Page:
With FDA panel backing, Novo Nordisk prepares for semaglutide's potential launch

Novo Nordisk is one step closer to approval for semaglutide, the weekly diabetes drug it sees as a best-in-class follow-up to its blockbuster daily injection, Victoza. In a 16-0 vote, an FDA panel of experts backed the medication for approval, clearing the way for an agency decision by the end of the year.

If approved, semaglutide has the potential to be one of Novo’s growth engines as competition heats up in the GLP-1 class. With some head-to-head trial data on its side, semaglutide would be a strong contender against Eli Lilly’s Trulicity, which has been gaining market share from Victoza since its launch last year.

Novo also hopes semaglutide would help expand the drug class itself, which right now only registers a single-digit share among the entire range of diabetes treatments, R&D chief Mads Krosgaard Thomsen said Thursday morning during a call with analysts.

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Though semaglutide’s initial launch will likely be fueled by switches from other GLP-1 drugs—including from Victoza itself—the aim for GLP-1 companies will be to attract patients who haven’t used a GLP-1 drug before. “That is exactly what provides the market expansion, and that is what an agent that is easy to use with the efficacy level of semaglutide ... is able to do,” Thomsen said, “so we are not targeting switches, we are targeting the market growth with this agent.”

And as CMO Todd Hobbs told FiercePharma in an interview ahead of the panel vote, semaglutide’s trial data supports a case against other drug classes.

“The efficacy of semaglutide across eight trials was consistently, significantly better than comparators including a DPP-4 drug, including Bydureon, including [insulin] glargine,” Novo Nordisk CMO Todd Hobbs said in an interview ahead of the vote, citing the drug’s trial beats against Merck’s Januvia, AstraZeneca’s fellow GLP-1 drug Bydureon and Sanofi’s Lantus, now available as a biosimilar.

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Novo expects to price semaglutide in line with other GLP-1 drugs, which are already on the high end of the pricing spectrum in diabetes, Thomsen said. Early this year, the market intelligence firm EvaluatePharma pegged the drug as one of 2017’s top launches, with a 2022 sales forecast of $2.2 billion.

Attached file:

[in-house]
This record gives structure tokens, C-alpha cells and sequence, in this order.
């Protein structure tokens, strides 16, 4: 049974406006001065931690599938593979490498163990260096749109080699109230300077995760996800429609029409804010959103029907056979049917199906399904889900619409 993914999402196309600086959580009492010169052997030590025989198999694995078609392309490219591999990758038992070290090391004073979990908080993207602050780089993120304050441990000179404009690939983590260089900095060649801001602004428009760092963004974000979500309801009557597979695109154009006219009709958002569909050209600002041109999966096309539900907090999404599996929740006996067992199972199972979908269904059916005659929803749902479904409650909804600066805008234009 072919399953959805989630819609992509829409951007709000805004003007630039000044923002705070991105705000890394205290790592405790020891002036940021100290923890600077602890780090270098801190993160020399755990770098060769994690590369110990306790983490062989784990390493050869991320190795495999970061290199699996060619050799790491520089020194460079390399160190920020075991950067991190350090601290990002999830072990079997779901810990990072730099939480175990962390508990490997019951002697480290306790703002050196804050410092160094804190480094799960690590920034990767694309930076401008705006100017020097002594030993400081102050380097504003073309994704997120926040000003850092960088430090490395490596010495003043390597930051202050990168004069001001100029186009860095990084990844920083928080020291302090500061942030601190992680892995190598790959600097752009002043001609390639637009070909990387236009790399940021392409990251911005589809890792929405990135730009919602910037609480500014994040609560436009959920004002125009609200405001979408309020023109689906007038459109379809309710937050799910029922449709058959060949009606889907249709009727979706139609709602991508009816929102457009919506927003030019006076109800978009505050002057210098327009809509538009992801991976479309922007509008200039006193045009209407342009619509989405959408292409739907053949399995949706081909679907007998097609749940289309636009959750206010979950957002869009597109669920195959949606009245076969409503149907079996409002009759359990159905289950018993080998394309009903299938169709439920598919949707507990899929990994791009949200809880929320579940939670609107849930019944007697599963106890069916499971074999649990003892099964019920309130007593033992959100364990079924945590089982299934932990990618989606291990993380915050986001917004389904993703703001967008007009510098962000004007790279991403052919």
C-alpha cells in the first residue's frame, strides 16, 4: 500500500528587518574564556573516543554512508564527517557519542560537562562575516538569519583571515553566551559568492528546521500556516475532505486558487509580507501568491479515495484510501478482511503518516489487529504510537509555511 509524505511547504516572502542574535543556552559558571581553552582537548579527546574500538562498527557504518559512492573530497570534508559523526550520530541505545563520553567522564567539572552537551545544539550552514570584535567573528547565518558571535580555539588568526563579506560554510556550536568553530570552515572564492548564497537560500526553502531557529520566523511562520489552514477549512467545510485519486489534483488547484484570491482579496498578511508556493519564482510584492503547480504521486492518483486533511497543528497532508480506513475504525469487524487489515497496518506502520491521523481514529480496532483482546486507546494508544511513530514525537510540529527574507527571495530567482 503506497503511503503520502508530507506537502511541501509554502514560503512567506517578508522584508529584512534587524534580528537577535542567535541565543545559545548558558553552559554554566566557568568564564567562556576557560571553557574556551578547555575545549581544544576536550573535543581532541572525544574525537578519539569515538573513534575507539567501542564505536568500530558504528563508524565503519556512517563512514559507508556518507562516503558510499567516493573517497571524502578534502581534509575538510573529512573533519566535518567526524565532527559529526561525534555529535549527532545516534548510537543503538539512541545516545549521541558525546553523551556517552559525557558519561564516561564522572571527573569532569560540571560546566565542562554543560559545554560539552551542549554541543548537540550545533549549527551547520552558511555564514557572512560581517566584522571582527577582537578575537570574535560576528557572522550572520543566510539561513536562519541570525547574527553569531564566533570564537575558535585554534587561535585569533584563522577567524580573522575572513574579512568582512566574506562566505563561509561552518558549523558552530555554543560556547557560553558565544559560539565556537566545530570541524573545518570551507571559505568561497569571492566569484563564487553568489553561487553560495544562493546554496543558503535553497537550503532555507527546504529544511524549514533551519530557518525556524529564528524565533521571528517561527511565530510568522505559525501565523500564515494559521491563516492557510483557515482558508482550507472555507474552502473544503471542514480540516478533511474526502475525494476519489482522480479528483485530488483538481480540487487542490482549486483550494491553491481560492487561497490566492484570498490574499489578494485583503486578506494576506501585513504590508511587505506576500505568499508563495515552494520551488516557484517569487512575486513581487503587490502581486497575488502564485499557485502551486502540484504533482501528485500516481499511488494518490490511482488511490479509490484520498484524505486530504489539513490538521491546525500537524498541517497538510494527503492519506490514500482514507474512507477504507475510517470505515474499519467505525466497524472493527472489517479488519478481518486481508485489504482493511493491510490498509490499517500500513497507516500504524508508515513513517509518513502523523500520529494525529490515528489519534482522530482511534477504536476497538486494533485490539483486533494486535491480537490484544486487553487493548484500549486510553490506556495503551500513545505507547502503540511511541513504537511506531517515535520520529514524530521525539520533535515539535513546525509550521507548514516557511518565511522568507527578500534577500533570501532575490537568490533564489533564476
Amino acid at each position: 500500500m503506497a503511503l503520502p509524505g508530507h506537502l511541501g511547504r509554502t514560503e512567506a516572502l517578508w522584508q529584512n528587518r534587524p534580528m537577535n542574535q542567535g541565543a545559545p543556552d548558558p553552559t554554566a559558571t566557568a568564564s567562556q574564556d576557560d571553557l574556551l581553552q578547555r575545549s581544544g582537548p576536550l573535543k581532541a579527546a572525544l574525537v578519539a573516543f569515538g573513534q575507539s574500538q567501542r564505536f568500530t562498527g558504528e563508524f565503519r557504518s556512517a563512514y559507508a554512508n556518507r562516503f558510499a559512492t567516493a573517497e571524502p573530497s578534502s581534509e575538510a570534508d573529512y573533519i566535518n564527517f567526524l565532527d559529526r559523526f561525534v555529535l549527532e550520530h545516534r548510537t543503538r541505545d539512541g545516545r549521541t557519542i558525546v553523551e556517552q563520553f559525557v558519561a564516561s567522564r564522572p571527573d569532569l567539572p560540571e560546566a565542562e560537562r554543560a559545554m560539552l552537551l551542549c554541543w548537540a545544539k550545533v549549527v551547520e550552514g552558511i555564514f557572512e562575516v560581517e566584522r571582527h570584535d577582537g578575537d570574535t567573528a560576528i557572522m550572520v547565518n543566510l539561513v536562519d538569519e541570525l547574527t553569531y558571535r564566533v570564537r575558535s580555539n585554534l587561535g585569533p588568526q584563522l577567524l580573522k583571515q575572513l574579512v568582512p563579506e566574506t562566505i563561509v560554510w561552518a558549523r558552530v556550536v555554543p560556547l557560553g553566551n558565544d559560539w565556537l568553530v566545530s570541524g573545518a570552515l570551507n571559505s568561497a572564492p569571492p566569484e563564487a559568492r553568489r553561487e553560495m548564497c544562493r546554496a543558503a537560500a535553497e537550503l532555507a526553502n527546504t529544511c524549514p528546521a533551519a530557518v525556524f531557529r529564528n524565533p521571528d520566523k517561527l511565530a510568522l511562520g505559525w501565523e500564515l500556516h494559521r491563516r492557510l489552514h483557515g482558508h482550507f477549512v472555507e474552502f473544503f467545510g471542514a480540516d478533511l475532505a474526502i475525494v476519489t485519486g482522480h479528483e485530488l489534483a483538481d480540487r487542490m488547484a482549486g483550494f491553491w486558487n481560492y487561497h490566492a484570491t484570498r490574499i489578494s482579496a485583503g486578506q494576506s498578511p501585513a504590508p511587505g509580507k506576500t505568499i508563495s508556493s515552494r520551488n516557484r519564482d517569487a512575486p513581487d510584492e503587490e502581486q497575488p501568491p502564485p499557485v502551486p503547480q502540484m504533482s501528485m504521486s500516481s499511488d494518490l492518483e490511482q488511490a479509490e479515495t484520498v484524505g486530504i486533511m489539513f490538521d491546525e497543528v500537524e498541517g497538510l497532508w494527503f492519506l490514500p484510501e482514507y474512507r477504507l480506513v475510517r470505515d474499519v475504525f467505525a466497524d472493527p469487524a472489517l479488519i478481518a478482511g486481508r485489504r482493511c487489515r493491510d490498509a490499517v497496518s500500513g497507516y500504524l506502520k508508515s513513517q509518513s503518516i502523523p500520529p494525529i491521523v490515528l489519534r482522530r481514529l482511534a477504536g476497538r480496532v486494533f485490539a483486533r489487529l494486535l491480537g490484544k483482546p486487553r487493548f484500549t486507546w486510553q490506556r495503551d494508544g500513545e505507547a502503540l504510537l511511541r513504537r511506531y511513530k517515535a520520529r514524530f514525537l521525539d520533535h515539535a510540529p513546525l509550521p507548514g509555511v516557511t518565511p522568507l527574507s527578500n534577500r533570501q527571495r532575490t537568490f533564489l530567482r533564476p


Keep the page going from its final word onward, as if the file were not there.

For the FDA panel, semaglutide’s ability to lower blood glucose and help patients lose weight outweighed questions raised about potential eye-related side effects, which had cropped up in one of eight trials testing semaglutide against type 2 diabetes. Sixteen panelists voted for approval, and one abstained.

Next up are label discussions with the FDA, which are likely to focus on two things, Thomsen said: One, flagging the risk of worsening diabetic retinopathy, whether in the warnings section or among the adverse events, and perhaps worded similarly to the statements on existing insulin labels.

Two, whether Novo can include data from its cardiovascular outcomes study, Sustain-6, which not only showed that semaglutide was safe—as the panelists discussed Wednesday—but suggested CV benefits as well.

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And meanwhile, the company will be working on reimbursement deals with payers, which have already set up their 2018 formularies, but still could choose to cover semaglutide next year. 

The big discussion point going into the advisory committee meeting—data in one trial, Sustain-6, showing more patients taking semaglutide suffered complications of diabetic retinopathy—triggered debate among the panel experts.

One issue was that Novo didn’t screen trial patients for retinopathy ahead of enrollment in Sustain-6 and the ophthalmologic complications cropped up in participants with a severe form of the condition. About 30% of the trial participants had some background risk of eye problems, Hobbs said, and there were more patients in the semaglutide arm that had a history of proliferative retinopathy. Previous semaglutide trials hadn’t flagged retinopathy and its complications as safety risks. 

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“We certainly didn’t anticipate anything around retinopathy,” Hobbs said. “In trials moving forward we want to get retinal photography to really understand the background risk.”

That sort of monitoring isn’t commonly done in diabetes trials, he said, but “there are all kinds of tools to measure retinopathy progression in a very specialized way that you could use if you were tracking this.”

Keeping count of the eye problems—among several secondary endpoints in the trial—was done by spontaneous reporting, rather than with diagnostic tools such as imaging, which in itself raises questions about the validity of the numbers.

Given that the Sustain-6 outcomes trial was relatively brief, with fewer patients than a trial designed to prove CV benefits, Novo did not ask the FDA for a CV risk-reduction claim for semaglutide. The company does plan a more extensive follow-up study to assess those benefits, just as it did with Victoza, which now has an FDA approval as a CV risk-reduction tool.